|Posted on 19 April, 2017 at 6:50|
In a week when Prince Harry referred to his attempts to deal with the death of his mother, Princess Diana, by boxing up his emotions for 20 years, he clearly described how people try to deal with life’s losses and traumas by switching off their emotions. His older brother, the Duke of Cambridge has now also responded, saying 'it never leaves you'...'you never get over it'....'it's time that everyone speaks up.'
The ‘box-it-up’ method can certainly work for a while, as it did for Harry, but what tends to happen over time is that the lid of the box begins to lift on its own and all the guilt, anger and despair start to tumble out.
What do you do when that happens? An enlightened GP may refer you for counselling, only for you to be told there’s a three month waiting list, or longer. This is when the system becomes part of the problem rather than part of the solution. It’s clear we need more mental health practitioners and better mental health education too, so people can learn the mind management skills that become the building blocks of emotional resilience to life’s inevitable ups and downs.
Many years ago, I started a mental health charity called Reclaim Life in Bedfordshire and trained its volunteers in many of the core skills of therapeutic conversation. I’m pleased to say Reclaim Life is still going and still helping the local community.
I’m now working closely with Stephen Blackburn, Social Sense and the MindfulMe programme in the north of England, to introduce the wider community to the Fusion Model approach to mental health skills and training. Stephen also works for the Foundation for Ribble Valley Families and I’ve had the privilege of training and supervising their therapeutic coaching practitioners, watching the practice grow, with admiration, as more and more adults and young people are helped.
Word about all their good work has spread.
I recently heard FRVF have been nominated for an East Lancashire Clinical Commissioning Group Excellence Award, a real testimony to how highly their work is regarded by the CCG. Fingers crossed they win. How good would it sound to be able to say in their literature ‘The award winning Foundation for Ribble Valley Families.’
I’m proud to be a part of it.
Stephen sent me some client testimonials. This one caught my attention. It reminded me of my own experience of post natal depression over 25 years ago and how it started my professional journey to change the face of mental health for the better.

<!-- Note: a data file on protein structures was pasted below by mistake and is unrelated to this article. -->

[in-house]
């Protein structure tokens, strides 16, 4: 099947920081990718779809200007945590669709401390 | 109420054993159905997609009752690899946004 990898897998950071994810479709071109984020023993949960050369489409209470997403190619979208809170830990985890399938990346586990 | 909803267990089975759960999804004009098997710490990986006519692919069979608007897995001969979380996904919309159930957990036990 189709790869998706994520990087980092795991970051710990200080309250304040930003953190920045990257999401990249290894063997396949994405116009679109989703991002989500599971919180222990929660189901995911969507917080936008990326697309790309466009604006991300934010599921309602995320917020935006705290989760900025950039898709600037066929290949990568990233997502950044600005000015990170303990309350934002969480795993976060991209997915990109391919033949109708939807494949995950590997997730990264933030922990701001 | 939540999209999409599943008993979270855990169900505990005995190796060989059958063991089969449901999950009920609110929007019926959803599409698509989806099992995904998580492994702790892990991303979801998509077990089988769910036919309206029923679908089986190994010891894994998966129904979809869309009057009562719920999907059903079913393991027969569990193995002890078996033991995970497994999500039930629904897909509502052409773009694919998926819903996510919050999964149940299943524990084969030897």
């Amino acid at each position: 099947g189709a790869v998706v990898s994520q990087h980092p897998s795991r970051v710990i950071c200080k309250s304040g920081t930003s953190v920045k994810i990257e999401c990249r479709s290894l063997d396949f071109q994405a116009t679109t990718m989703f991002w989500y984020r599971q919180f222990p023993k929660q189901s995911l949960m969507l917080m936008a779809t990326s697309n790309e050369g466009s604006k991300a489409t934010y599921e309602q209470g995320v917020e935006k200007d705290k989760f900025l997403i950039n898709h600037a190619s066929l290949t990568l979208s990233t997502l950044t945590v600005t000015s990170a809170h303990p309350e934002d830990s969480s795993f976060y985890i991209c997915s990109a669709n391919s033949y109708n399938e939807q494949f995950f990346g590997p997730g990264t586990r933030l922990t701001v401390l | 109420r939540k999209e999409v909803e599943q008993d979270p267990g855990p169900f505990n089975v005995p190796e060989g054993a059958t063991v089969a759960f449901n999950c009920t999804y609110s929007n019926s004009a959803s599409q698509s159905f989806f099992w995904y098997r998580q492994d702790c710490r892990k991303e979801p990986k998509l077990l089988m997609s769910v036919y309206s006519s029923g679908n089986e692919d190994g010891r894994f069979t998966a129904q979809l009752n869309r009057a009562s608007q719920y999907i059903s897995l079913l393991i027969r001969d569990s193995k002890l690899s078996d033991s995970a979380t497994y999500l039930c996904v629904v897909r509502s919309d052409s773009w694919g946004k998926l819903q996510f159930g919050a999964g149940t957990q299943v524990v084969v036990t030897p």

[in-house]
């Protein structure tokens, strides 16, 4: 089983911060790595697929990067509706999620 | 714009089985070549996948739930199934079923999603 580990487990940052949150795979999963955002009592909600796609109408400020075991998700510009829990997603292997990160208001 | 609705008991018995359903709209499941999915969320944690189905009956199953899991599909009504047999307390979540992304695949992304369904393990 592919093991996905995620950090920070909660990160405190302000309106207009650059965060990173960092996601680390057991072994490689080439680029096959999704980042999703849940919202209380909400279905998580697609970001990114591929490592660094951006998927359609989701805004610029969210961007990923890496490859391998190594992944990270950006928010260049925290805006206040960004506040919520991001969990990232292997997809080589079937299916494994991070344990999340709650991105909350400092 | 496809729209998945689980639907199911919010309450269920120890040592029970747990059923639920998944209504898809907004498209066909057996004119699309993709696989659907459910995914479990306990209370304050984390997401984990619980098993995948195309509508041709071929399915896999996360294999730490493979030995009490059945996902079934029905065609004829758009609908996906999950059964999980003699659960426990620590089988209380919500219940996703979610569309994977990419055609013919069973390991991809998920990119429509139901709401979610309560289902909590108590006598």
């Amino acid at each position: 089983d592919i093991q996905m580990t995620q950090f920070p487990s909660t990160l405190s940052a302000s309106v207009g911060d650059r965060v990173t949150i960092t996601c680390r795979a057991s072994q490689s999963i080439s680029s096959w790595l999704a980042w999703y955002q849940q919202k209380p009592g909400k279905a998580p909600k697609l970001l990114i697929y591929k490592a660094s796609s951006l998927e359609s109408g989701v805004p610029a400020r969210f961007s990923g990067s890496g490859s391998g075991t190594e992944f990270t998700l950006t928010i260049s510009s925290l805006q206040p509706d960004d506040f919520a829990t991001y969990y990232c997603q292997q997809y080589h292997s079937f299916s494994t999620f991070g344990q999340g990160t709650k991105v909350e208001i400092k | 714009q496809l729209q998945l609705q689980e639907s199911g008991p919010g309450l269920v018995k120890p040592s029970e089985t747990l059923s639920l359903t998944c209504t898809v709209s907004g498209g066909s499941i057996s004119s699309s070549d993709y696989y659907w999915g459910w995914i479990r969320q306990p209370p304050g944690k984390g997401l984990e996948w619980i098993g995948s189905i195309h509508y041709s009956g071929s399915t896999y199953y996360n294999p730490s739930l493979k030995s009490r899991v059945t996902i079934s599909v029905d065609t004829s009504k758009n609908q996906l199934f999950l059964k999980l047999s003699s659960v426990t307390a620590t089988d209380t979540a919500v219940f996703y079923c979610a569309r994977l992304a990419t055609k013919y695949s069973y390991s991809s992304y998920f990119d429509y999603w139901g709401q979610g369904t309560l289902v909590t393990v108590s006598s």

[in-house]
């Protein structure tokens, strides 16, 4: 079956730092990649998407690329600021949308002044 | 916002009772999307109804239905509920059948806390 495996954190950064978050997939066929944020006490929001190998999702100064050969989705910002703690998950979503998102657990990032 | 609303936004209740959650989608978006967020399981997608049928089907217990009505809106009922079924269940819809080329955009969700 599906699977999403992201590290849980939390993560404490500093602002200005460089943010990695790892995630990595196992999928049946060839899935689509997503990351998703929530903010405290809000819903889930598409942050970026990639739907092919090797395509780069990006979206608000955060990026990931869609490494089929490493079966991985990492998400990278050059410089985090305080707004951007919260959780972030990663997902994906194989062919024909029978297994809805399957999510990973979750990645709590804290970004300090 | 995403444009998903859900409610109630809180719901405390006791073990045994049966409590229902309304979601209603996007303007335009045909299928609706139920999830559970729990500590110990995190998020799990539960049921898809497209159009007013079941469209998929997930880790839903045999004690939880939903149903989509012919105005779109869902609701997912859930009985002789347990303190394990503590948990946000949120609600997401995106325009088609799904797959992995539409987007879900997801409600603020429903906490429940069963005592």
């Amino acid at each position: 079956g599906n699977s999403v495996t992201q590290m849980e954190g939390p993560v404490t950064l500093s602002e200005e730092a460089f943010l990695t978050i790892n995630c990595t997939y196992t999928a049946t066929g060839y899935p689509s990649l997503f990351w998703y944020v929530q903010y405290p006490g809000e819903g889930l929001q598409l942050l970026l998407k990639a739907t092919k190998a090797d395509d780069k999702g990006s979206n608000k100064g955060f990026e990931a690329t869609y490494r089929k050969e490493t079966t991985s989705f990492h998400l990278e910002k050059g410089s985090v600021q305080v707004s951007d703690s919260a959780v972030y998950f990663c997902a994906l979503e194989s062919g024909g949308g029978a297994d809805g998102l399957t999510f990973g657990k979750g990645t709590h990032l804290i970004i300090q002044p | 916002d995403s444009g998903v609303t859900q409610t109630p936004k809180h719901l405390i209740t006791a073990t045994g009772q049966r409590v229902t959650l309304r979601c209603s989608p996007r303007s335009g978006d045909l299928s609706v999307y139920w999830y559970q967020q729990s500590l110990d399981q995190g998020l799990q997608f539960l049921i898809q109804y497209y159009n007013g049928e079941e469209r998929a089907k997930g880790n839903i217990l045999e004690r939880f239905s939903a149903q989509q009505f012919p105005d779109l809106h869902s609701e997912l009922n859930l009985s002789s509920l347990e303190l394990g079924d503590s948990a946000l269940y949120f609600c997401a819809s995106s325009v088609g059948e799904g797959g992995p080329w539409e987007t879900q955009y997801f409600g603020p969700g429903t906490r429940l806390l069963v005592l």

‘The Foundation for Ribble Valley Families has played a very important role in our lives as a family.
Witnessing my pregnant daughter sobbing, broken, desperate and in the darkest of places, hearing her say she could not carry on is, for a mother, the most unbelievable gut wrenching feeling of helplessness.
After trying and realising we could not be offered support for over 48 hours from her case worker; I knew that was unacceptable. I turned to the charity to help us! They did!
The foundation saw my daughter and me within hours. For my daughter, she was listened to and most importantly heard! For me, kind words of support, someone to share my fears with and an overwhelming sense of relief! She was safe!
My daughter was supported throughout her pregnancy, seen weekly. The life coach gave her time to express her anxieties working through them together; she was equipped to help herself feel she could take control, to learn strategies to relax; to cope.
This may seem dramatic but, now I share incredible moments and time with my beautiful daughter and grandchild. We are a loving, supportive family, however the Foundation for Ribble Valley Families came to our help when we needed it the most and we will be forever grateful to them.
Changing mental health
There's no doubt that coach-counsellor integrationists are working at the cutting-edge of mental health. We are the trailblazers for a new wave of practitioners who are prepared to challenge the old ways and the status quo. We refuse to be tied to a one-model-for-every-client approach.
It's a privilege to be working in mental health right now. Although there are social and financial challenges, never in recent history have people been prepared to be so open about their own emotional well-being. Prince Harry’s honesty will do even more to help.